Sheryl Crow and Robbie Williams Back Crazy Expensive Electric Jukebox Streaming Service

Sounds illogical, no? The people behind Electric Jukebox — including a few former record label executives and high-profile managers — disagree, and they’re out to prove that their expensive music dongle can be a hit with people who have resisted paying for streaming music up to now. They have a lot of work to do.

In terms of form factor and how the device operates, the Electric Jukebox is the same as any streaming stick like the Chromecast or the Amazon Fire TV Stick. It’s a small rectangular dongle that plugs into a television’s HDMI port, using a Wi-Fi connection to pull in streaming media. Instead of relying on an app for control, the dongle comes with its own remote, which includes a microphone and a few navigation buttons. That’s it, and that’s the difference Electric Jukebox is banking on — simplicity.

Robbie Williams, Ayda Field, Electic Jukebox
Robbie Williams, Ayda Field, Electic Jukebox

Electric Jukebox eschews sign-in processes for a simple plug-and-play interface that gets music playing immediately. Even that is very stripped down — there are options to listen to your favorites, search for music, or listen to a curated mix. Curators include Robbie Williams and Sheryl Crow, in what seems to be akin to what Apple is doing with Beats One Radio, bringing the old radio format to streaming. Searching can be done easily using voice search on the remote — search for an artist, and their music comes up. Not much else to it.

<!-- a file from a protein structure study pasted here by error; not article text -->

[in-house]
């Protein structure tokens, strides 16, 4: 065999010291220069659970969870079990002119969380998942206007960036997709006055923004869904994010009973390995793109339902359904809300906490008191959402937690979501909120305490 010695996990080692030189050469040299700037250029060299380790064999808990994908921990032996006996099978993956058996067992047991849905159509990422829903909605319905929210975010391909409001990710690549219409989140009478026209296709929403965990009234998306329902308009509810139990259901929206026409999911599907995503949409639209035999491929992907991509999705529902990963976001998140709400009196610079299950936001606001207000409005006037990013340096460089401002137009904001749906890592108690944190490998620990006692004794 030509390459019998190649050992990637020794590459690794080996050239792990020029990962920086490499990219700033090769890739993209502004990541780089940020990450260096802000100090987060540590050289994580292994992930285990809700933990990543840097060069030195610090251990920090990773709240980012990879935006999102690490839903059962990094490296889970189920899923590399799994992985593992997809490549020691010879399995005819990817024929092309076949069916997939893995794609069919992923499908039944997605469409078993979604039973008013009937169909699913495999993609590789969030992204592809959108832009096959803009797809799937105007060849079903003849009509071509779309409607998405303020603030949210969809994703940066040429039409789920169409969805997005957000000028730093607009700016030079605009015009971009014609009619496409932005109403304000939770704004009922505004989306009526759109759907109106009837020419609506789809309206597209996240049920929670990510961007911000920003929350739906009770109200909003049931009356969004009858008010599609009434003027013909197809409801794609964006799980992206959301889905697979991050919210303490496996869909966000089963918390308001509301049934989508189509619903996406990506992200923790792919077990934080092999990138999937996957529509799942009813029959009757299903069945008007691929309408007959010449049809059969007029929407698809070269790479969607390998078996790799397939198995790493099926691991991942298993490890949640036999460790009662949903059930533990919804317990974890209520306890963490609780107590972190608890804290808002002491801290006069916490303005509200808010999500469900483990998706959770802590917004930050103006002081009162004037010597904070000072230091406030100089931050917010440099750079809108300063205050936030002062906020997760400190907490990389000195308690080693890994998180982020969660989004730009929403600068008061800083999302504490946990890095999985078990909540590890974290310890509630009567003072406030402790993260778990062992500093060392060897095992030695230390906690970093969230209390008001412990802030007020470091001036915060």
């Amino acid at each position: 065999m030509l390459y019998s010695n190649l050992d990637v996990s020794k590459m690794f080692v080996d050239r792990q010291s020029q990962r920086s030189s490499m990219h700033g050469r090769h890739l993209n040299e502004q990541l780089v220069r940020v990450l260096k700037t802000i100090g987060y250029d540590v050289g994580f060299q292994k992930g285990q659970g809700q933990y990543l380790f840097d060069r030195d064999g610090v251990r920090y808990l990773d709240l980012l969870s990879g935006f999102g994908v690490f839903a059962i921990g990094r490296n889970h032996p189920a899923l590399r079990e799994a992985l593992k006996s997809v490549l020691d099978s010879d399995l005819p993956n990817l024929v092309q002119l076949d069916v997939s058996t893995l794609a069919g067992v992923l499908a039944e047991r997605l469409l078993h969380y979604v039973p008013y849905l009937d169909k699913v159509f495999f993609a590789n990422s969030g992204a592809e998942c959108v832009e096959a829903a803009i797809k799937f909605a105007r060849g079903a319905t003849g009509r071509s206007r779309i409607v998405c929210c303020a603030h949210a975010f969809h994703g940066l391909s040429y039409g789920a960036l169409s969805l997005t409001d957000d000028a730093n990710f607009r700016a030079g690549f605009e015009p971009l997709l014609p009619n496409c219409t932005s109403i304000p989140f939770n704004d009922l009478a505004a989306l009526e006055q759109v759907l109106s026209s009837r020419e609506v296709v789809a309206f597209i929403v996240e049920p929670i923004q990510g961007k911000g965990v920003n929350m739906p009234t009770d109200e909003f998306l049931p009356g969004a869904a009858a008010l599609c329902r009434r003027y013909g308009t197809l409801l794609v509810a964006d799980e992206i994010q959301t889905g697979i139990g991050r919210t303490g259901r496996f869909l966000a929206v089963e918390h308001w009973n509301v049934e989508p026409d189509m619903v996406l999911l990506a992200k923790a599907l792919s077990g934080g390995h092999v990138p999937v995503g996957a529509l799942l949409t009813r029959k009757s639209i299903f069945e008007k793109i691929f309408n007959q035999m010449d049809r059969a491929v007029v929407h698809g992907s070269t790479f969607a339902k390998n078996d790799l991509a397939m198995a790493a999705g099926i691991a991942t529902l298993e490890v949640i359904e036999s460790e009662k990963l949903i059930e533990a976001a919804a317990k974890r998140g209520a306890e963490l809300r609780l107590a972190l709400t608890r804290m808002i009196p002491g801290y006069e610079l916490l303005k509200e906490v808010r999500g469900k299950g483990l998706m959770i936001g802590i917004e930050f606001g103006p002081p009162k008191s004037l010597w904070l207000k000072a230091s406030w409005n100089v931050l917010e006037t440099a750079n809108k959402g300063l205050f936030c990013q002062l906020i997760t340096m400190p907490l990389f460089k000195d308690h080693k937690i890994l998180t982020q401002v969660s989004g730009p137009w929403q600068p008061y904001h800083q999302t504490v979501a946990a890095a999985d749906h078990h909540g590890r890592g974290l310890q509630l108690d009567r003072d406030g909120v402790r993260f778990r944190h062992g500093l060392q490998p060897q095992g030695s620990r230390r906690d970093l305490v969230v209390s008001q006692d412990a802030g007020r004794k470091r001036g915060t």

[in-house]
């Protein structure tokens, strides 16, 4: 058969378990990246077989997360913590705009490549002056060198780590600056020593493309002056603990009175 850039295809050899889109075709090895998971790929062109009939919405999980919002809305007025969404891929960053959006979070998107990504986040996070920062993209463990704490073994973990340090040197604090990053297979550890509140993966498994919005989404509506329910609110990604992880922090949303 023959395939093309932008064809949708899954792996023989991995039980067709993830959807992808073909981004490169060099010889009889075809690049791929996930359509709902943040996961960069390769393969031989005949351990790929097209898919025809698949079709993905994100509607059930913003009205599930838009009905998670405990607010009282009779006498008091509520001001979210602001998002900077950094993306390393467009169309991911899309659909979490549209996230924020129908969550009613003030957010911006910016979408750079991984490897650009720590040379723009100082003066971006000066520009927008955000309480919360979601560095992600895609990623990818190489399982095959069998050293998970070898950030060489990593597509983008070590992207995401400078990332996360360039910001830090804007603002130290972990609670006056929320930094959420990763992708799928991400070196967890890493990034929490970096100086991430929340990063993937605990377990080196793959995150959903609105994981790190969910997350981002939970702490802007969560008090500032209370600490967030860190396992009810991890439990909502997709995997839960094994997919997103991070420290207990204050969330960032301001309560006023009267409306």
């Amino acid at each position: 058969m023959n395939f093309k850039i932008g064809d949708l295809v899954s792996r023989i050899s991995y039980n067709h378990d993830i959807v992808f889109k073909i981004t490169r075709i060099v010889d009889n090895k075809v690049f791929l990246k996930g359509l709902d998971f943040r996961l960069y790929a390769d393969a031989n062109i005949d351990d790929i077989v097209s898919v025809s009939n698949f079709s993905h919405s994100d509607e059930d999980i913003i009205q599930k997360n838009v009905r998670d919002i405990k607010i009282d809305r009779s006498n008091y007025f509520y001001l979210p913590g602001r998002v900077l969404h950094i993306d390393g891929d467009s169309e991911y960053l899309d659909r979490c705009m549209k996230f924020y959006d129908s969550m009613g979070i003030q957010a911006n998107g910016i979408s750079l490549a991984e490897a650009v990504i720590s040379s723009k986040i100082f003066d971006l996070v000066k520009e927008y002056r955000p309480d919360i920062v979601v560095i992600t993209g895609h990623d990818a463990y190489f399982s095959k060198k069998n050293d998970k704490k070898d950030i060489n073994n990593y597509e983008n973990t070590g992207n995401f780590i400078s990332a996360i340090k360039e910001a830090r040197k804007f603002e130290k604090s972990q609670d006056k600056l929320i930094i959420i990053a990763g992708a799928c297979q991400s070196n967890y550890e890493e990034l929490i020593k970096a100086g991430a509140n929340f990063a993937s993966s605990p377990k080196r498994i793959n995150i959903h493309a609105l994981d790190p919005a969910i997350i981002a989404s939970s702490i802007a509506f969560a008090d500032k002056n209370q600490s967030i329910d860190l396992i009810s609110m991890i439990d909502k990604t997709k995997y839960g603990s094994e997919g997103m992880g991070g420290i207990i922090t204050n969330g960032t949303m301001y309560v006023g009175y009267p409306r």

It’s simple, but there are some drawbacks. Unlike Chromecast or the Fire TV Stick, Electric Jukebox is a walled garden — it only works with the Electric Jukebox streaming service. It’s purely a music player, which also means it can only be used if no one else wants to watch TV at the time. While that streaming service strives to differentiate itself by ditching monthly payments and logins, it still will cost eventually — the stick comes with a year’s worth of streaming out of the box, but will cost $60 per year after that. $60 per year does seem pretty good compared to the price of other premium streaming services, and while we’re not sure how robust this library is going to be, it’s worth remembering that this is being backed by some well-connected people in the music industry.


The biggest drawback is the price of the stick itself — $230, or $200 for preorders made before October 21. The executive team is stressing that Electric Jukebox is a device for the millions of people who still aren’t paying for streaming music, citing a study that says many who don’t are turned off by complexity and monthly pricing plans. Ostensibly, the people who don’t like complexity and monthly pricing plans are the same as those who don’t know how to find ways to stream or access music for free — the target audience seems to be one that has adopted modern technology, but doesn’t fully understand it. Understandable, but asking seven times as much as the Chromecast, a device that does so much more than this one, might not be the way to go.

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